Anyone who has attended a public university probably knew at least one or two out-of-state students who gamed the system to get the much lower in-state tuition price. But an Army vet who has owned a home in North Carolina since 2006, says the state’s university system told her she had lived outside the Tarheel State for too long to qualify for the discounted education. [More]

(thoth1618)

More Than 1-In-5 Students At For-Profit Colleges Default On Student Loans Within Three Years

For the first time, the Dept. of Education has provided stats for people three years into their student loan repayments, and the numbers don’t paint a pretty picture. The percentage of college students defaulting on their loans is on the rise, with 9.1% of recent students defaulting within two years of their first payment coming due, and a whopping 13.5% defaulting within three years. And at controversial for-profit colleges, that number is alarmingly higher. [More]

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Study: Some State Universities Offer A Better Return On Investment Than Ivy Leagues

Sure, everyone has a hope that their kid can go to Harvard, Princeton — or even Brown, the Staten Island of the Ivy League — but a new study that compares how much graduates earn to what it cost for that framed piece of paper on the wall shows that there are many less expensive public universities that offer a better return on investment. [More]

Drop In MBA Applicants A Sign Of Economic Recovery?

Drop In MBA Applicants A Sign Of Economic Recovery?

“Maybe I should finally get my MBA,” is a thought that went through the heads of many an out-of-work or underemployed college graduate during the last few years. But the allure of becoming a master of business administration has faded in the last year, as the number of business school applicants has taken a nose dive. [More]

Child Day Care Now More Expensive Than College In Most States

Child Day Care Now More Expensive Than College In Most States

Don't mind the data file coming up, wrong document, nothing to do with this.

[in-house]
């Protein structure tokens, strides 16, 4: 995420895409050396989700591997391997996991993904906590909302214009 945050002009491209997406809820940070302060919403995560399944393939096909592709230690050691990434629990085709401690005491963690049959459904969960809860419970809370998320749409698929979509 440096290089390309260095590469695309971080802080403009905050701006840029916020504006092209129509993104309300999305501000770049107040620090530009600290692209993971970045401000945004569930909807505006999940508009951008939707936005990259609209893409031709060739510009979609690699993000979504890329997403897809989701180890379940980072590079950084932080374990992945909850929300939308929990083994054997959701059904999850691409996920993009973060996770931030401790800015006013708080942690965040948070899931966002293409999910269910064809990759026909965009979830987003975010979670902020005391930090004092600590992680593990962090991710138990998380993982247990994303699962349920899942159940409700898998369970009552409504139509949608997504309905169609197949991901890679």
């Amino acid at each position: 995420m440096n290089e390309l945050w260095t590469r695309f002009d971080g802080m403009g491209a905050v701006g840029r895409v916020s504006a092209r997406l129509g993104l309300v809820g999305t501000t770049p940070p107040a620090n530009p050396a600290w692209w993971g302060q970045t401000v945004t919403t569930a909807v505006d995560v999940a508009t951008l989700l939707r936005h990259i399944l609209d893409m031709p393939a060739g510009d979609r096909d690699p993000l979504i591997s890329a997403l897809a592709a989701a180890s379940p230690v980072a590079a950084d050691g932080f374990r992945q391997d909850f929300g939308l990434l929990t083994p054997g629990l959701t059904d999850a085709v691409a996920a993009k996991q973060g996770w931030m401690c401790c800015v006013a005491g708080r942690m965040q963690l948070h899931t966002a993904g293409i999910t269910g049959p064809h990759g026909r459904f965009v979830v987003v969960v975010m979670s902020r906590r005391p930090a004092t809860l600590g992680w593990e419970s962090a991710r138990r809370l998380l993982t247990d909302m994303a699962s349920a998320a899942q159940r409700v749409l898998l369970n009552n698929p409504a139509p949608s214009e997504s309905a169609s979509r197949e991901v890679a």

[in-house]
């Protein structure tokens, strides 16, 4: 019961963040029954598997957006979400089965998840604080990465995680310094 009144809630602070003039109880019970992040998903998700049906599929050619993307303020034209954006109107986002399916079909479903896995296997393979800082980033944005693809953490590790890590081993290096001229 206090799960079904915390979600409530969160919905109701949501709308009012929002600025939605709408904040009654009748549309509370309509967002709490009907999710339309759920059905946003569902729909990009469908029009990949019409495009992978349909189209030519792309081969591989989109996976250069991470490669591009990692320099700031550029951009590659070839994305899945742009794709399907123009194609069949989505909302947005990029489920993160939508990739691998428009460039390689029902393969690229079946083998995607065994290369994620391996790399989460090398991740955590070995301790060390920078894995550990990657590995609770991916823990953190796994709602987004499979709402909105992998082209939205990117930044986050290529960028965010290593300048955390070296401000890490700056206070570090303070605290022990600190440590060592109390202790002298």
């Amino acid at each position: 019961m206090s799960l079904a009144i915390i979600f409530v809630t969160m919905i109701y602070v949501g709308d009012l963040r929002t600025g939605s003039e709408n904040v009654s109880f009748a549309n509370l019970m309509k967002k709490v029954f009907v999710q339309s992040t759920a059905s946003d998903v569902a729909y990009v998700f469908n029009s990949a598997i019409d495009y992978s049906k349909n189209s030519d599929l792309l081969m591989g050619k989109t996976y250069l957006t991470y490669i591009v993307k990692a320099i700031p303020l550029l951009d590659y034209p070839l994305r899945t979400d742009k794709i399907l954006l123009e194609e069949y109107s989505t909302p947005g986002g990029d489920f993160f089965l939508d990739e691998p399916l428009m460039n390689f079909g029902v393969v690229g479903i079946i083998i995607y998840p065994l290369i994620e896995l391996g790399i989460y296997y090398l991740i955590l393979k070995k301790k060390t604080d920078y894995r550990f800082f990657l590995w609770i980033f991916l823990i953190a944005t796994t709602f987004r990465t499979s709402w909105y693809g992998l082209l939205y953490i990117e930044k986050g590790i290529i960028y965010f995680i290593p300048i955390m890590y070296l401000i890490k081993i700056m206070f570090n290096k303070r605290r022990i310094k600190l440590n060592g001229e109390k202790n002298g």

While much has been made in the last year about the soaring cost of a college education, it’s also worth noting that the price of full-time child care has continued to increase, even while many parents have struggled to make ends meet. And a new study finds that the average cost of day care in 35 states and the District of Columbia is now higher than the price of in-state tuition at a four-year college. [More]

Shouldn't We Be Able To Negotiate On College Tuition?

Shouldn't We Be Able To Negotiate On College Tuition?

If someone offers to sell you a life-changing product ranging in price anywhere from $10,000 to $250,000 — maybe more — chances are that most of you will at least attempt to negotiate that price down; only suckers pay sticker price. And yet, when it comes to a college education, it’s unheard of to call up competing institutes of higher learning to see if you can knock a few bucks off the MSRP. [More]

Why Do Student Loan Borrowers Default?

Why Do Student Loan Borrowers Default?

On Monday, we shared the results of a two-year Senate investigation into how much federal money is going to for-profit colleges, and what kind of return students and society as a whole are getting on that investment. (Answers: $32 billion, and a pretty terrible return on that investment.) A study that the National Consumer Law Center released yesterday shows the college bubble from a different perspective: that of student loan borrowers who have gone into default. It’s not pleasant. [More]

Scholarships For Moms Seeking Degrees

Scholarships For Moms Seeking Degrees

Juggling parenthood and college classes is no easy feat, and even tougher when you consider the financial side of the equation. Any scholarships out there help, and it so happens that there are several out there earmarked for mothers attempting to better their career prospects by earning degrees. [More]

130,000 Students Petition Congress To Not Double Interest Rates On Stafford Loans

130,000 Students Petition Congress To Not Double Interest Rates On Stafford Loans

While interest rates on federal Stafford loans have stepped down over the last several years from 6.8% in 2007 to 3.4% for the current school year, that number is set to bounce all the way back up to 6.8% on July 1, leading 130,000 students to deliver letters to lawmakers in protest. [More]